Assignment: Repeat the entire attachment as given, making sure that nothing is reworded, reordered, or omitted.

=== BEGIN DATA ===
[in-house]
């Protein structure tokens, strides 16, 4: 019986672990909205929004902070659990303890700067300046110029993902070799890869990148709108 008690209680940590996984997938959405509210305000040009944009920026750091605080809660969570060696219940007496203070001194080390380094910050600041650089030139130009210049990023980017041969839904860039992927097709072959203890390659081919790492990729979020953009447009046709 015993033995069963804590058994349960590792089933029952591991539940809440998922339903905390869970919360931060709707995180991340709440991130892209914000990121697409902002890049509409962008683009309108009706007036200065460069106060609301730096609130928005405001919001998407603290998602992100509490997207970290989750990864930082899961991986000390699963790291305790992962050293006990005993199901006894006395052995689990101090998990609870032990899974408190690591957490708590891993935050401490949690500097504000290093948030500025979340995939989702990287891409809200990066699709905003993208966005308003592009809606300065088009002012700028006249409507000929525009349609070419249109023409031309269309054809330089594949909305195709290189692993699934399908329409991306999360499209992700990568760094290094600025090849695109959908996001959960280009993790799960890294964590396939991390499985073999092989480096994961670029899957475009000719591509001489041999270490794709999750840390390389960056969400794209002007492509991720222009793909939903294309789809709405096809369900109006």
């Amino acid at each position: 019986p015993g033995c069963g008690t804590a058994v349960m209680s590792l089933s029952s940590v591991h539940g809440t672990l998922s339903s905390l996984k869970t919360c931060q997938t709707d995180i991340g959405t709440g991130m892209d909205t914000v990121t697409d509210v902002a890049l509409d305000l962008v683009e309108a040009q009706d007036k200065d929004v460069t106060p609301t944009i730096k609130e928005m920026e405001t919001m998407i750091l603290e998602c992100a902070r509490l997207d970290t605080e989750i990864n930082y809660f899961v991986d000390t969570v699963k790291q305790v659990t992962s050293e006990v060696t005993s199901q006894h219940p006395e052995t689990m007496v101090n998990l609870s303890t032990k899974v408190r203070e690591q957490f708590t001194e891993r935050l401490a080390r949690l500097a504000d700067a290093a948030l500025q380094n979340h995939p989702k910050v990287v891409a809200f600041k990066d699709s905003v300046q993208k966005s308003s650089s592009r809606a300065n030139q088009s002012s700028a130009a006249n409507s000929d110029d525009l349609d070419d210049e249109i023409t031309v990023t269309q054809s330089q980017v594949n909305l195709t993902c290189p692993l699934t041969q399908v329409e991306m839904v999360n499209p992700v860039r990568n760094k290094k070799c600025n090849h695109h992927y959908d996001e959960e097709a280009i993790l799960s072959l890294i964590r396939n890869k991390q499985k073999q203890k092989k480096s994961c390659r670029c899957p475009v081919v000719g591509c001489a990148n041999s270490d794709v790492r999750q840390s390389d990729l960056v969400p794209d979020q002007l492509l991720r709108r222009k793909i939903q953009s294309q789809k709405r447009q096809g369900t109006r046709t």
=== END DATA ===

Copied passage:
[in-house]
């Protein structure tokens, strides 16, 4: 019986672990909205929004902070659990303890700067300046110029993902070799890869990148709108 008690209680940590996984997938959405509210305000040009944009920026750091605080809660969570060696219940007496203070001194080390380094910050600041650089030139130009210049990023980017041969839904860039992927097709072959203890390659081919790492990729979020953009447009046709 015993033995069963804590058994349960590792089933029952591991539940809440998922339903905390869970919360931060709707995180991340709440991130892209914000990121697409902002890049509409962008683009309108009706007036200065460069106060609301730096609130928005405001919001998407603290998602992100509490997207970290989750990864930082899961991986000390699963790291305790992962050293006990005993199901006894006395052995689990101090998990609870032990899974408190690591957490708590891993935050401490949690500097504000290093948030500025979340995939989702990287891409809200990066699709905003993208966005308003592009809606300065088009002012700028006249409507000929525009349609070419249109023409031309269309054809330089594949909305195709290189692993699934399908329409991306999360499209992700990568760094290094600025090849695109959908996001959960280009993790799960890294964590396939991390499985073999092989480096994961670029899957475009000719591509001489041999270490794709999750840390390389960056969400794209002007492509991720222009793909939903294309789809709405096809369900109006």
């Amino acid at each position: 019986p015993g033995c069963g008690t804590a058994v349960m209680s590792l089933s029952s940590v591991h539940g809440t672990l998922s339903s905390l996984k869970t919360c931060q997938t709707d995180i991340g959405t709440g991130m892209d909205t914000v990121t697409d509210v902002a890049l509409d305000l962008v683009e309108a040009q009706d007036k200065d929004v460069t106060p609301t944009i730096k609130e928005m920026e405001t919001m998407i750091l603290e998602c992100a902070r509490l997207d970290t605080e989750i990864n930082y809660f899961v991986d000390t969570v699963k790291q305790v659990t992962s050293e006990v060696t005993s199901q006894h219940p006395e052995t689990m007496v101090n998990l609870s303890t032990k899974v408190r203070e690591q957490f708590t001194e891993r935050l401490a080390r949690l500097a504000d700067a290093a948030l500025q380094n979340h995939p989702k910050v990287v891409a809200f600041k990066d699709s905003v300046q993208k966005s308003s650089s592009r809606a300065n030139q088009s002012s700028a130009a006249n409507s000929d110029d525009l349609d070419d210049e249109i023409t031309v990023t269309q054809s330089q980017v594949n909305l195709t993902c290189p692993l699934t041969q399908v329409e991306m839904v999360n499209p992700v860039r990568n760094k290094k070799c600025n090849h695109h992927y959908d996001e959960e097709a280009i993790l799960s072959l890294i964590r396939n890869k991390q499985k073999q203890k092989k480096s994961c390659r670029c899957p475009v081919v000719g591509c001489a990148n041999s270490d794709v790492r999750q840390s390389d990729l960056v969400p794209d979020q002007l492509l991720r709108r222009k793909i939903q953009s294309q789809k709405r447009q096809g369900t109006r046709t």